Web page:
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What does it mean when I say "successful freeware"?

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What do we mean by successful? Well known in its field, a million downloads, top of the pile in Google searches?
There are many definitions of successful.
I like to think I produce a range of successful software, and altogether I  can identify about 250,000 downloads, but this is small beer compared to something,like Opera, yet search for something generic such as web browser in Google and opera ranks as the 5th entry, a multi-billion pound / dollar budget is not all that helpful either, try typing office and Microsoft can only reach number 5.
Both of these examples are leaders in their respective fields and are considered successful, but does number 5 on Google constitute meeting criteria number 7, either for free or commercial software.
Now try a search for assistive software and check the entries at number 1 and 2, free assistive software, look at entry number 3.  There are over 500 sites and blogs which refer to this site, so is this site more successful than both Opera and Microsoft Office, or maybe its just the fact that this site is aimed at a smaller specialist group of users.
Ultimately, what I am trying to say is that success is something which cannot be defined in such constrained parameters, but needs to take account of things like market sector, competing software relevance, if any.

Taking your original points,

1. I do show some of the software to people, but mostly its word of mouth / blogger reviews which encourages the use, and yes due to the relevance of the software, users continue using it.
2, 3 & 4. Ditto above ref blogger reviews.
5.  Probably 1 request per thousand downloads
6.  Depends, if its stable and fit for purpose, why follow the bloating of commercial apps if there is no need for it.
7.  Damn good position due to reviews and blogs, plus relevant keyword planning
8.  After 250000 downloads and inclusion on many AT freeware compilations throughout the world, not one offer of support or donation has been received.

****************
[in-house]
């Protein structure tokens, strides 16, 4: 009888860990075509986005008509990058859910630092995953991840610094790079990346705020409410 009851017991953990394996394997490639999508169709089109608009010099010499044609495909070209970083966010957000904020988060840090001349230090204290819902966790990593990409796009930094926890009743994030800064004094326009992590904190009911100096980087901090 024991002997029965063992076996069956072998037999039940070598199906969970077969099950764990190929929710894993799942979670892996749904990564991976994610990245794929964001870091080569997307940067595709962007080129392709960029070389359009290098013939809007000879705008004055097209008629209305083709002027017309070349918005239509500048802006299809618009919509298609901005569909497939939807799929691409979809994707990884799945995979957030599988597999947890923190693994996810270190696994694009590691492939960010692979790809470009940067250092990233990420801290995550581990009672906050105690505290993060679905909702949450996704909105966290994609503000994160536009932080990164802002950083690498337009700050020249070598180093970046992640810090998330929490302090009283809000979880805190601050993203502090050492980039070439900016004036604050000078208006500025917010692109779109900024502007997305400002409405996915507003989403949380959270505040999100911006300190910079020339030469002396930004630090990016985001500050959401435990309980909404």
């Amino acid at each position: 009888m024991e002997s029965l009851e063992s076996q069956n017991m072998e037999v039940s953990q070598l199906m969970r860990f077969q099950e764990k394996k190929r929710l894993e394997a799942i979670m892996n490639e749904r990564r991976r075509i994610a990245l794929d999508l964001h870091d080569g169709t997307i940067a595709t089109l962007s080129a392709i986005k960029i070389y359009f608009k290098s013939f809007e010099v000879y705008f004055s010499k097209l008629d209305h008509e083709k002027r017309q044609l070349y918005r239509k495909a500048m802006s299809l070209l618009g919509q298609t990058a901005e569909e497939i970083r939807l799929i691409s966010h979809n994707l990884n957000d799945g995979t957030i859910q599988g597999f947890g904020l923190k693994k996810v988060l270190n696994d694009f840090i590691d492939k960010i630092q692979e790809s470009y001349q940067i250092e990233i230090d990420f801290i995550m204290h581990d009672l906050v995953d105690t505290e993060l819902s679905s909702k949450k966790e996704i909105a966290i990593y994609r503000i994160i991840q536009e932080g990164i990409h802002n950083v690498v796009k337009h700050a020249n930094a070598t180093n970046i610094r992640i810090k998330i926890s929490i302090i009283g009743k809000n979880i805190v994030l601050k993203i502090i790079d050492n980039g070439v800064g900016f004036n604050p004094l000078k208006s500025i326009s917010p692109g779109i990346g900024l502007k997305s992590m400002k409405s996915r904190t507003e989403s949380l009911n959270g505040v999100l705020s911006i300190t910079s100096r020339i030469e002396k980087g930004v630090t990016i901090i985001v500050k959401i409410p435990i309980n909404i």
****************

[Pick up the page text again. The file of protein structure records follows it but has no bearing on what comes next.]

9.  Difficult, as I plan to get required functionality without extension - see comment about bloating above.
10. I am never surprised as to the uses, but that may be due to the target market and the ingenuity required therein.

So, my question is, is my software successful?

I think search terms used is most important to find the right and best software.
With 'free assistive software' your site comes up.
Other terms are used to find this kind of help.
'assistive' comes up as spelled wrong here in FF.
Although it is a word spelled correctly.
'assistance' or 'assistant' is the most likely best spelled term to use.

Your site, kip, .

Nice work btw, these should be among the first 5 for any search for helping with seeing what is in print on the screen along with the other visually helpful items you have.

Thanks for the thoughts cmpm, and a very special thank you to Cranioscopical - you know why my friend.

to echo one point kip made, if you consider the number or amount of donations as a criteria for having a successful freeware application, then you are settings yourself up for failure.  even people who love your software are very unlikely to donate -- it's just not something that people are used to doing (yet).

Oh where to start...

This is going to be a bit long, so feel free to skip to headings. My aim is to see *WHERE* people's interest in this discussion lies.


It helps to know who's speaking, so for the benefit of those that don't know me...

ABOUT MEI do software for a living. I have freeware, commercial, and "use and abuse" software available. My flagship product is GDT. It helps put food on the table.

I've worked for different software companies both full time and on a consultancy basis.

I originally came to DC after finding a compression software review about ALZip -- a program from ESTsoft, a company that I used to work for.

ALZip is freeware for personal use (in Korea) and requires a license for non-personal use (education, government, companies).

All ALTools were freeware for personal use while I was there. Some of that has changed. (See for more information.)

I've done work for fortune 500 companies and lesser known companies as well.

I stopped counting the number of downloads that I'd driven in 2007 when I'd more than surpassed 100,000,000.

Hopefully that provides a bit of context.


I think it's important to define "success" and it's important to place some kind of metrics on that.

Key metrics:

* Money
* Money
* Money
* Downloads
* Installed base
* Active user base
* Money
* Money
* Money

Ok. I emphasized money there, but that's because of the world we live in. Money == Success.

I write software because I love it. But I also need to put food on the table, fix the car, pay the rent, etc. etc. etc. All that takes money.


Freeware takes several forms.

* Labour of love
* Demonstration of ability
* Business
* Boredom

Some people write freeware because they love something and want to do something. It's personal. Success is then mostly irrelevant.

Some people want to demonstrate their ability and perhaps get a consulting gig or better job or whatever. Success is then how it advances their career.

Some people are simply bored and write freeware as a hobby. Success is then self-defined.

And sometimes freeware is a business. This is where "success" is most interesting. This is the part that I'd like to comment on.


This is difficult.

Is this the point of interest?


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